Since 1996, ERDC has identified discrete fibers as a potential material for constructing roads and airfields over sandy soils; developed several structural matting systems to support operations over sandy soils; and evaluated several structural mats and geosynthetic-reinforced pavement systems to support heavy-truck traffic over soft soil.

Existing Airfield and Roadway Systems

    The Army has several mats and a sand grid system available to construct airfields and roadways over sandy soil.

    Mats are divided into two major categories—airfield mats and roadway mats—based on the primary use of the mat system. These mats were developed in the 1960s and 1970s.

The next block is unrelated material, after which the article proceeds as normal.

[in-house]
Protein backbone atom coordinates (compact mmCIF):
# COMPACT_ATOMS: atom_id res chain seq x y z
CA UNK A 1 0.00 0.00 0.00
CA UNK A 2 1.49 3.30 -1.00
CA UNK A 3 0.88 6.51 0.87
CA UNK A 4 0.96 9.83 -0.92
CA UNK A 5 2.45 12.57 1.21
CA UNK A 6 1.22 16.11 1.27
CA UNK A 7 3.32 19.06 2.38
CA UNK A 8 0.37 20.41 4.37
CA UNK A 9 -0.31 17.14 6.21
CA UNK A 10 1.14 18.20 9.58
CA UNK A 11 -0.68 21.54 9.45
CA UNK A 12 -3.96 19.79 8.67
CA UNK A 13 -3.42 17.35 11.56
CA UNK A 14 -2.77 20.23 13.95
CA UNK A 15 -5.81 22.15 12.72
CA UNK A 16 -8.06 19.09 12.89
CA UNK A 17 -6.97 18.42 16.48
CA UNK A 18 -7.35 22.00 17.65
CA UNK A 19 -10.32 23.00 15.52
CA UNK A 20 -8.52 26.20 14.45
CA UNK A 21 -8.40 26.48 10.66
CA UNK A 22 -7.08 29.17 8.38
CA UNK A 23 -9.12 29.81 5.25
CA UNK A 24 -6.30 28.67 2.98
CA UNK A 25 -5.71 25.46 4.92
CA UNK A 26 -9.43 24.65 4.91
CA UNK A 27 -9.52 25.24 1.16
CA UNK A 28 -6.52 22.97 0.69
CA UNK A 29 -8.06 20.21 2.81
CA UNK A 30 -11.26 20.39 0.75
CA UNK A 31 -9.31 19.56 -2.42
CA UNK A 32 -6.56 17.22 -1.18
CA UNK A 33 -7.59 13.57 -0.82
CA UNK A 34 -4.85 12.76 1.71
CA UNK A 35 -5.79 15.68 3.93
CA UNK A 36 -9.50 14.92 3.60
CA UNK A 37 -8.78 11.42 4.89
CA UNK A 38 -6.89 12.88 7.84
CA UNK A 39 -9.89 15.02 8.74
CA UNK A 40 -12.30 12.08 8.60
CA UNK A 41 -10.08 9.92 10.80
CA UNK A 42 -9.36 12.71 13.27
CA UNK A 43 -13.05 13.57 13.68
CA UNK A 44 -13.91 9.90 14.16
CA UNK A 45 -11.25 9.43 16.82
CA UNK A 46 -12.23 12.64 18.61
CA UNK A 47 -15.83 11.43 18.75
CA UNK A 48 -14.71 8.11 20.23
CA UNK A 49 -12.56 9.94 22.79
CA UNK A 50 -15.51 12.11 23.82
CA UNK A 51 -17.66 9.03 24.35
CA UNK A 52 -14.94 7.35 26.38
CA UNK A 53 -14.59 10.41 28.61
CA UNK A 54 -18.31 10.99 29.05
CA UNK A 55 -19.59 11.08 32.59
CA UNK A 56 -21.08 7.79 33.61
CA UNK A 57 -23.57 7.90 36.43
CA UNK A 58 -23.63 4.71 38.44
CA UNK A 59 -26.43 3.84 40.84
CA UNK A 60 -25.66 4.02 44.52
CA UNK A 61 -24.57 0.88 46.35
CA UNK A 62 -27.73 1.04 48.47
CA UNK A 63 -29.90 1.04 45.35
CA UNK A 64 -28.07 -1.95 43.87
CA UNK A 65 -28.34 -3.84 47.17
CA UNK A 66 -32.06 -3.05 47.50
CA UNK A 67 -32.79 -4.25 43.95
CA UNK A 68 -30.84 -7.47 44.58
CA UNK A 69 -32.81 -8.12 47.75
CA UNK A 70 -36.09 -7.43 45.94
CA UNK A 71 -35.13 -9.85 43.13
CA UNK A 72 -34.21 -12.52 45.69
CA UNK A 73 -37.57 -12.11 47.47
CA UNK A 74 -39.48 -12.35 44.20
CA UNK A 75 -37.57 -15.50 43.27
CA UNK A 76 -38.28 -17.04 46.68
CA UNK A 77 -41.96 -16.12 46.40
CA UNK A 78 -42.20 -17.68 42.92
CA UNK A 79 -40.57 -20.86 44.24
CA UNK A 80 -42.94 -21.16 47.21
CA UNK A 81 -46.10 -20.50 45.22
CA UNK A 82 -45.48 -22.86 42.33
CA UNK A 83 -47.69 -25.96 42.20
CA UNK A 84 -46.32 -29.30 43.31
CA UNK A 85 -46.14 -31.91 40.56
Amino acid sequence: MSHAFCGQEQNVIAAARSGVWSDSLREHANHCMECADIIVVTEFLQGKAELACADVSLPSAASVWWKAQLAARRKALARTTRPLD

Airfield mats are made of aluminum and steel for quick airfield construction. They support the high gross loads and tire pressures associated with aircraft. Airfield mats include a light-duty steel mat (M8A1), three types of medium-duty aluminum mats (XM18, M19, and AM-2), and a heavy-duty truss web aluminum mat. These mats were developed to support aircraft when placed on a California bearing ratio-4 subgrade. (California bearing ratio (CBR) is a standardized testing procedure for determining the strength of soils by measuring the soil's penetration resistance and comparing it to the penetration resistance of crushed rock. For example, you will sink up to your knees in a CBR of less than 0.2, you will sink up to your ankles in a CBR of 0.5, your heels will sink about ¼ inch in a CBR of 1, and a spike heel will make a slight indentation in a CBR of 4.)